Council boss sours on out-of-staters
Local resident Germaine Carroll cheerfully guards a valuable Honeysuckle Beach parking spot as she waits for her husband to bring back their trailer from the boat launch. Parking in the popular Hayden lot has long been a commodity for beachgoers and boaters. A comment from the Hayden City Council on Tuesday night has the city re-evaluating potential solutions to the logjam.
Local Germaine Carroll cheerfully guards a valuable Honeysuckle Beach parking spot as she waits for her husband to bring back their trailer from the boat launch. Parking in the popular Hayden lot has long been a commodity for beachgoers and boaters. A comment from the Hayden city council Tuesday night has the city re-evaluating potential solutions to the logjam. (CRAIG NORTHRUP/Press)
A third-of-a-mile string of cars stretched west along Honeysuckle Avenue Wednesday afternoon, including this SUV from Utah. Out-of-state visitors are enjoying Honeysuckle Beach, but the popular waterfront public access point is often congested over the summer, drawing concern from some of Hayden’s city officials. (CRAIG NORTHRUP/Press)
Staff Writer | July 30, 2020 1:07 AM
Call growing to give preference to locals
HAYDEN — The end of Hayden’s City Council meeting took an unexpected turn Tuesday night when council president Roger Saterfiel vented frustration at a dilemma facing one of Hayden’s most popular local attractions.
“I’ve been going to the (Honeysuckle) boat launch every day for the last month,” he said. “Can we maybe float the idea of doing something about taking back our beach?”
Saterfiel’s ire comes in the midst of a COVID-19 pandemic that has driven Washingtonians and Montanans into the panhandle of a Gem State with looser restrictions than its neighbors. As some areas in Washington are still under stay-home orders and Montana is experiencing its own version of a ballooning coronavirus crisis — with 206 new cases in Montana reported Wednesday alone — many are traveling to Idaho for recreational relief.
“Every time I go there, at least half (of the parked cars), if not more, are out-of-state,” Saterfiel said.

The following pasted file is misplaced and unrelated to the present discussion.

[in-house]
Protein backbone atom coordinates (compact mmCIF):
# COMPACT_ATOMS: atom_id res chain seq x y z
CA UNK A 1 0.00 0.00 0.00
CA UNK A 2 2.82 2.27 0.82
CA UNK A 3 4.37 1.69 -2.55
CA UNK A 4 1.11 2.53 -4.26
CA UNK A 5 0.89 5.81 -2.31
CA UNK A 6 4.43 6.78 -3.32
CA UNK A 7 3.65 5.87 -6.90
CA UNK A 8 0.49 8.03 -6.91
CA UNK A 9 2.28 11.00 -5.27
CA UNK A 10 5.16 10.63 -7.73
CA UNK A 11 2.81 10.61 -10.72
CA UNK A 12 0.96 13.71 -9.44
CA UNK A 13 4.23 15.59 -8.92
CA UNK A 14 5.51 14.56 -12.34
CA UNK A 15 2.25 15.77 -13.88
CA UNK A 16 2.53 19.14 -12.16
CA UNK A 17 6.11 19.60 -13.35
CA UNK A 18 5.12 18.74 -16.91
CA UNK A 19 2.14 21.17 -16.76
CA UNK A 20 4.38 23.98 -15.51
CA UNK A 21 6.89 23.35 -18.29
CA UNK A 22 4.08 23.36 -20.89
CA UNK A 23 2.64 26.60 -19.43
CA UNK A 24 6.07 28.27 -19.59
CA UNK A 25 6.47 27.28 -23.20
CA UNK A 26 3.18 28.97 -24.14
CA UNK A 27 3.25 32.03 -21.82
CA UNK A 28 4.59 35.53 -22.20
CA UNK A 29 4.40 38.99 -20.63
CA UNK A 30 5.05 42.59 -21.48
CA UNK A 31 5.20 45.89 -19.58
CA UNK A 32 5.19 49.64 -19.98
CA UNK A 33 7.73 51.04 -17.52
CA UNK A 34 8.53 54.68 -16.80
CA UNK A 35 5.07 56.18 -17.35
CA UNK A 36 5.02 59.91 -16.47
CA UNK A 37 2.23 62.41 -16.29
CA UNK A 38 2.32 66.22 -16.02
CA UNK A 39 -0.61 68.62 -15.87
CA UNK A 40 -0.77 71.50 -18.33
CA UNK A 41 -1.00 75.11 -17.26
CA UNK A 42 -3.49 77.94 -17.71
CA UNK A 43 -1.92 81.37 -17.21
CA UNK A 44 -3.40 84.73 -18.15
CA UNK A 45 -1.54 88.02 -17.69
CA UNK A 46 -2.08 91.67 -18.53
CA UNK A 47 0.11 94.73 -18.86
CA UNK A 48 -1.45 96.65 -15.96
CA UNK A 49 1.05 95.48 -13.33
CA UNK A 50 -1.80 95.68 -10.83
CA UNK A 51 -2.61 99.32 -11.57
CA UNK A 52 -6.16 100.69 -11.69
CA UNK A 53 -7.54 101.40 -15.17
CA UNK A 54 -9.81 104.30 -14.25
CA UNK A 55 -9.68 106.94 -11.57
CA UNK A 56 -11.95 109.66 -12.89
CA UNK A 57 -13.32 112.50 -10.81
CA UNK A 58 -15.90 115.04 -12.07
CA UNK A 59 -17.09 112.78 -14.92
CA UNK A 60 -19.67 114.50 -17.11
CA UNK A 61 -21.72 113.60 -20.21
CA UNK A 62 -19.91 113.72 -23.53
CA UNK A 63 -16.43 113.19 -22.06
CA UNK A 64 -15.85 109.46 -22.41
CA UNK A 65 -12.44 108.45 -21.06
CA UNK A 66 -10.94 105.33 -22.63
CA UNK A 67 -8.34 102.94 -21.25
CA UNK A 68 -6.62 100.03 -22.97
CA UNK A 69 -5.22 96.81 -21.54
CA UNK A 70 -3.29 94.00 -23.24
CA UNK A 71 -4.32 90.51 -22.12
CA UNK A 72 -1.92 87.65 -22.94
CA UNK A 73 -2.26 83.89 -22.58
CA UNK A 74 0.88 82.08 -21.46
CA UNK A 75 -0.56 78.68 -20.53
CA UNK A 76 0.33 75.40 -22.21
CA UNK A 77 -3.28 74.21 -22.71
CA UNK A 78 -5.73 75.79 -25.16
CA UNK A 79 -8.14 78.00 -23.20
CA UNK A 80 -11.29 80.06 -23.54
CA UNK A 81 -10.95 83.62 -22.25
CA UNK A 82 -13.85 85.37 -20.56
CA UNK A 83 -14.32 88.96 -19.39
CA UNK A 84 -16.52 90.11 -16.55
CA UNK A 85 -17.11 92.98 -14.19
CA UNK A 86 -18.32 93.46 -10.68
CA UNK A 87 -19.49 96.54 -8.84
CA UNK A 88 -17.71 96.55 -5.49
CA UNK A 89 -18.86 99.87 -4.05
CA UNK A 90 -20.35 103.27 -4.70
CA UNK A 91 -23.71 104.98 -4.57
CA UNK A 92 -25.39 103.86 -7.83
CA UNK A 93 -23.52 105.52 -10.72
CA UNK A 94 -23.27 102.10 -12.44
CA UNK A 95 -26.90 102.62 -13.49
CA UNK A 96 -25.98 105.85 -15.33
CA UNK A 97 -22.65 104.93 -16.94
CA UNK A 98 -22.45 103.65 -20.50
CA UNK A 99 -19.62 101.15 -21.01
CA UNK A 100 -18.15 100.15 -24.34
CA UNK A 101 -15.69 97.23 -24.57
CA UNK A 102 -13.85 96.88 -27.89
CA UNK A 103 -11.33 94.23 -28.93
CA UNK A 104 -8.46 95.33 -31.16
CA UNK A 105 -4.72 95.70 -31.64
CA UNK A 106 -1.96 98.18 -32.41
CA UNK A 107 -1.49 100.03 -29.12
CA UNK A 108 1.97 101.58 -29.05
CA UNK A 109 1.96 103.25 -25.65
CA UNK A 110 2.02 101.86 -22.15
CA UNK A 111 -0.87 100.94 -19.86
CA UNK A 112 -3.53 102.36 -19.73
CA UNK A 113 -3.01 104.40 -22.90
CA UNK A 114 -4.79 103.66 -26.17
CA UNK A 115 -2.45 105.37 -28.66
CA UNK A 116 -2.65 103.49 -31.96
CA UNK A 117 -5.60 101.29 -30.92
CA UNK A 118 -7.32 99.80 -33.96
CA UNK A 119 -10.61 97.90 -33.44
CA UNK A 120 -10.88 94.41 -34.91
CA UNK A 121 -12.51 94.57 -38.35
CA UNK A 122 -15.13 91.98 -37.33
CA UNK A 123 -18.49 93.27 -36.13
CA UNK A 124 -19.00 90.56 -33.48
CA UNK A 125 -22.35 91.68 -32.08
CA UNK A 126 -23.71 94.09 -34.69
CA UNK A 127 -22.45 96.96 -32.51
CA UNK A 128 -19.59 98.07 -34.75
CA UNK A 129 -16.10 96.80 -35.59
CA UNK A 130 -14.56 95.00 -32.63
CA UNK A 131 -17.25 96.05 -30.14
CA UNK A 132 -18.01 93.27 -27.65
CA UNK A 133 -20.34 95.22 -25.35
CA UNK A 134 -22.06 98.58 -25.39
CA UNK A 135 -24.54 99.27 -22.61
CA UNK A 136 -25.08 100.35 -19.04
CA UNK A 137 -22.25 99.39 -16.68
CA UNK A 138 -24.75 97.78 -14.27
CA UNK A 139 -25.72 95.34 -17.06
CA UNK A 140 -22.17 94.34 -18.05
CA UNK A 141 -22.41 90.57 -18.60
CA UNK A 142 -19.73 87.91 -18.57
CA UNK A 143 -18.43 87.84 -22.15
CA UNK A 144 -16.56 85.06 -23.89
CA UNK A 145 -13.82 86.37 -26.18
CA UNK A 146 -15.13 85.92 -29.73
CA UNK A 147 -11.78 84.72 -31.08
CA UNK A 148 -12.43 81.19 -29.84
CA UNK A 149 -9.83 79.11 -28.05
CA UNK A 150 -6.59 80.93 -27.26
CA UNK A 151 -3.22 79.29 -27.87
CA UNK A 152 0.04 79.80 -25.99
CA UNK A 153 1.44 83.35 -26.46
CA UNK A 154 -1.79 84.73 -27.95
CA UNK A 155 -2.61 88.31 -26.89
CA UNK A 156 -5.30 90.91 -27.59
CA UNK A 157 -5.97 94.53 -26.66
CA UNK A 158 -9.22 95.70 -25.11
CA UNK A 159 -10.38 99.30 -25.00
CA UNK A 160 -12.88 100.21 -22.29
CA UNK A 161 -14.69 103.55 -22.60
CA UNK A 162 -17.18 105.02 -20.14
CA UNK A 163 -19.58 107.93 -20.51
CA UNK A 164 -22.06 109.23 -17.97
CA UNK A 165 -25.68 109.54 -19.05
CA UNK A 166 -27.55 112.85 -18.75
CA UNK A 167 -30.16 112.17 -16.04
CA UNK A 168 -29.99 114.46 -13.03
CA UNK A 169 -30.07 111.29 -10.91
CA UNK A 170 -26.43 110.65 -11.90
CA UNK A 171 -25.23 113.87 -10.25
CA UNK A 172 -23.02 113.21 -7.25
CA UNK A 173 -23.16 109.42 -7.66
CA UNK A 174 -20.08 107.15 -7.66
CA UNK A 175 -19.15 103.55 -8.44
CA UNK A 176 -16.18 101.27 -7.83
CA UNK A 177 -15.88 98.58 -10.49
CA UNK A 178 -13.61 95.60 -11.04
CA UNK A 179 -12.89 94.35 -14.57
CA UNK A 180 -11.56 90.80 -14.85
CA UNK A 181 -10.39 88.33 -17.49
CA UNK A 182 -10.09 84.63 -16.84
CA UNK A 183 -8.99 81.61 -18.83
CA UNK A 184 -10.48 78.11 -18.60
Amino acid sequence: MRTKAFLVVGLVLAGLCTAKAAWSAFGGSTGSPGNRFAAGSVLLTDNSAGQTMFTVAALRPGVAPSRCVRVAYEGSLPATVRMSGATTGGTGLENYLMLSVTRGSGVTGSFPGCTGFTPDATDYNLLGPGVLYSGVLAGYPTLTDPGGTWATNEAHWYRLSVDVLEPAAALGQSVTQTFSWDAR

Saterfiel’s depiction wasn’t too far off on Wednesday. At 3:30 p.m., just as the temperature in Hayden reached its high of 94 degrees, 54 of the 129 cars parked at the Honeysuckle Beach parking lot and a third of a mile west along Honeysuckle Avenue had out-of-state plates, 45 of them hailing from Washington.
“It seems like there’s a whole lot more people coming in from out of town and out of state,” said Shawn Barndollar, a five-year resident of Coeur d’Alene who was enjoying Honeysuckle Beach with five of his grandchildren. “Traffic over the last five years: I’ve seen a huge increase in traffic, not just down here but around town. This place is becoming a lot more congested. It’s growing extremely quick.”
To be clear, no motion was passed, suggested or voted on Tuesday. No plan has been officially formulated, and Hayden city administrator Brett Boyer said nothing tangible could come into effect before the end of summer. He said the matter would have to be researched, crafted into an ordinance, evaluated by the public and entered into the hearing process before any changes could be made, all of which would outlive September, at least.
But ideas from a parking fee schedule targeting out-of-state visitors to an outright prohibition were suggested before being dismissed as either out of reach this summer or out of the scope of the city’s capabilities.
That said, Boyer reported he would look at possible avenues for encouraging and prioritizing locals who want to park in the parking lot.
Germaine Carroll has lived in the area for a year and a half, though she originally hails from New Orleans. She spent part of her Wednesday defending a spare vacant parking space for her family boat trailer, standing in its center as she waited for the trailer to arrive.
“I definitely think people from Idaho should be able to enjoy these beautiful sites where they live,” she said with a smile. “I think it’s great other states love this area. I don’t blame them. We love it, as well. But I do think it would be nice to give people who actually live here an opportunity (to park). That’s why I’m standing here, blocking this spot. Last weekend, there were more Washington cars here than Idaho cars.”
While the Carroll family was able to find its parking solution Wednesday afternoon, don’t expect the Hayden City Council to find a solution to the matter any time soon.
“I know it hasn’t always been easy,” Saterfiel said, “but it’s been getting worse. It’s been getting this way for a while now.”
“When you say it’s getting to be that way,” Councilman Richard Panabaker said with a laugh, “it’s been getting to be a that way for a hundred years.”